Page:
His next big achievement was getting Germany into the League of Nations in 1926, and it is here where he and Aristide Briand were awarded the Nobel Peace Prize for restoring relations merely 8 years after the war had ended, and was pretty much unthinkable due to the hyperinflation that Germany suffered through as a result of the occupation of the Rhineland. It was here where he negotiated with the other European countries that Germany should be returned some of its colonies, its army be allowed to conscript anew, and besides the end of Anglo-French occupation of the Rhineland, it was seen to that France and Britain also disarmed, and with this he guaranteed peace on the West. He did not guarantee peace with Poland and always viewed Germany's claim on those territories as legitimate. The Kellog-Briand act of 1928 cemented the world's trust in his nation, because it renounced the use of violence to resolve international affairs. Until the crash in 1929, this allowed Germany to rebuild, and had he not been foreign minister the Depression surely would have been the end of the country.

What can we learn from this?

If Germany can recover multiple times from crisis that many regimes never return from, then you can see the necessity of perseverance. The important aspect in Stresseman's life was the fact that no matter what position his country was in, he could negotiate for more, and even though he did not live to see German prosperity in his lifetime, it only existed from then on because he was so tactful with the other world leaders. 

Whenever you're stuck in a rut and feel trapped, like Germany was, always bargain for more. You have nothing to lose and much to gain, even if it's just a base to expand on later. 

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Lessons From: J.R.R. Tolkien's Lord of the Rings

How to resolve your inner struggles in life's hardships

Most people have either read the books or seen the movies, or at least heard of them if they haven't had the pleasure. Lord of the Rings is extremely influential and most fantasy either tries to imitate, or differentiate itself, from LOTR. For the sake of the message, we'll also be looking at parts from The Hobbit. I'll avoid spoilers and keep it simple.

A lot of people tend to complain about the simplistic good vs. evil take on morality that the series takes, either with Smaug or Sauron, who only seem to exist as a nuisance or threat to the world. You have humans, elves, dwarves, hobbits, and a few other creatures coexisting, but they cannot do so with orcs, goblins, and a few other foul creatures which roam Middle-earth.

Friendliness and fellowship is one of the most obvious topics Tolkien touched upon, but the way it plays into the story is very neat. Generally, whenever a character or species accepted another, like Bilbo the dwarves or the elves a dwarf in particular, something good arose. Whenever a character got greedy, it would either lead to a rupture in the group and greater difficulty, or in some cases even death. It's probably no mistake that fellowship is often set in conflict with the ring itself, probably as a way to contrast what truly matters with material value itself. This also leads to the value of being a good host. Tolkien's religious values probably had a lot to do with this, what with Christians generally proclaiming generosity as one of their values, and you can see this a lot of times, what with Bilbo throwing the banquet for the dwarves despite not even knowing them, the elves taking care of their prisoners and guests as if they were one of their own, or even a half-man half-beast who took care of Bilbo and company, and even a damn weird wizard-god who's probably as old as the world itself who gave the hobbits a nice surge of morale for the world ahead.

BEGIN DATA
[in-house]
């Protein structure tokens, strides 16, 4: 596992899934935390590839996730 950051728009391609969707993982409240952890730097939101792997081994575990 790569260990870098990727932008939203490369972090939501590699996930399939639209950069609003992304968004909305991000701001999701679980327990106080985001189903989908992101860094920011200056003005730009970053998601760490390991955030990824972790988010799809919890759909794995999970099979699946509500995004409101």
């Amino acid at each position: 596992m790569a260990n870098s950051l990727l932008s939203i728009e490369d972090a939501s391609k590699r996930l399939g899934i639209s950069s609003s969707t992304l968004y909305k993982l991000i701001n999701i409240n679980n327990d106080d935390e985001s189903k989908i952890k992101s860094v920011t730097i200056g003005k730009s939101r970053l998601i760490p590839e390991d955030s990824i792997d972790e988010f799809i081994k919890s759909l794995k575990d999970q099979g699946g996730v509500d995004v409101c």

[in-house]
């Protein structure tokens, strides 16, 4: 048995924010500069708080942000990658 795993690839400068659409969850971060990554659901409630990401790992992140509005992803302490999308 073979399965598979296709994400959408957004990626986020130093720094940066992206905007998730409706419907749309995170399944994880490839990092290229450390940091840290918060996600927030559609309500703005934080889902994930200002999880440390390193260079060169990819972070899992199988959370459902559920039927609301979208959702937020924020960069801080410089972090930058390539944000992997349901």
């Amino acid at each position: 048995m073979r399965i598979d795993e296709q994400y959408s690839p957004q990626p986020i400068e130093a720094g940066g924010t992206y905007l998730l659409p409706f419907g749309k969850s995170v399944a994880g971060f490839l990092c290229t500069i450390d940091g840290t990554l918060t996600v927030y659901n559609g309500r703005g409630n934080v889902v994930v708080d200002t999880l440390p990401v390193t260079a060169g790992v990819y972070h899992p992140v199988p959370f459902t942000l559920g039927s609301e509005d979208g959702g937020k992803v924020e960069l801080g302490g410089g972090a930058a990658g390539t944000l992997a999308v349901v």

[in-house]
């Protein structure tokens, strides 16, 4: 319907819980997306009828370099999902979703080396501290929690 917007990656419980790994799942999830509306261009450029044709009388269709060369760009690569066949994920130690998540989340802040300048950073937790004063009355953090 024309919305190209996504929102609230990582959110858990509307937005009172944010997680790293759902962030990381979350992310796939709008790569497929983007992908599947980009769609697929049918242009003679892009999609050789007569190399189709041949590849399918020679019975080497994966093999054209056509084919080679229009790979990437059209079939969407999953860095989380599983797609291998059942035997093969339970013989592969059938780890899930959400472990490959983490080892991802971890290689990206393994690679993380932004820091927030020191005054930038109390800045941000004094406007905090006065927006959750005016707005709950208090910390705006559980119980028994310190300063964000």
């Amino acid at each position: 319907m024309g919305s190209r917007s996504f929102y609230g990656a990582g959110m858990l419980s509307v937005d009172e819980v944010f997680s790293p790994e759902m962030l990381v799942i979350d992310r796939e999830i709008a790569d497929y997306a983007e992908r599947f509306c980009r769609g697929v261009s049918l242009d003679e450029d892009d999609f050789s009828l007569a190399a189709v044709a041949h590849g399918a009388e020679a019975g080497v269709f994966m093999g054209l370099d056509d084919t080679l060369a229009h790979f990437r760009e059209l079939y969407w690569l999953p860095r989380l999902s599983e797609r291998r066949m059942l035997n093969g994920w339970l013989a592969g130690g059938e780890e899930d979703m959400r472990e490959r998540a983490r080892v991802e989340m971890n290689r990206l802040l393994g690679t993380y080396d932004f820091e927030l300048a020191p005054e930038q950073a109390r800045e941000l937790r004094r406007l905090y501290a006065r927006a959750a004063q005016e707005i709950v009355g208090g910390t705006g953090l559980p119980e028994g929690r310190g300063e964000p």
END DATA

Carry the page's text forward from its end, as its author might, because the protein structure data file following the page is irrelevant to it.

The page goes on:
The value of courage, which has been explored in Plato's Virtues, is a recurring theme in the story. It's not just about a halfling finding the courage to take the ring into the heart of his enemy's empire, all while under the influence of dark magic that weakens him, but about men fighting temptation, rushing to each other's aid when needed despite the danger that they put themselves through, and even making friends with a member of another species which has been loathed by and loathed yours for practically the entirety of their existence. Practically the only woman character is one of the most courageous of them all, and it's pretty nice to be able to see this virtue in the most of the heroes. This leads to what's probably the most important value in LOTR: Hope. No matter how dire the situation the heroes were in, they always had to find a light inside their soul, or in the real world for that matter, which would pull them out. Even if they seemed ot run out of courage to rely on, it was hope that kept them going.

How can we apply this? 

These tend to be a little more abstract when it comes to using them. After all, you can't just tell someone to "be more courageous" and expect them to actually face their fears just like that, and you probably can't tell the greedy man to at least lighten up on his pursuit of wealth in lieu of companionship. You also can't exactly expect the world to be in black and white, especially when it comes to morality. 

The best thing I can say is probably to keep hoping. Generally when you feel that you can't keep going on in whatever it is you're doing, you have to remember that it gets better and you can generally have a network of people supporting you during your endeavor. I know it sounds generic but usually when you remember that, you can deal with the "how".

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Lessons From: Neon Genesis Evangelion

How to deal with the Hedgehog's Dilemma Neon Genesis Evangelion came out back when I was born in '95 and is still one of th...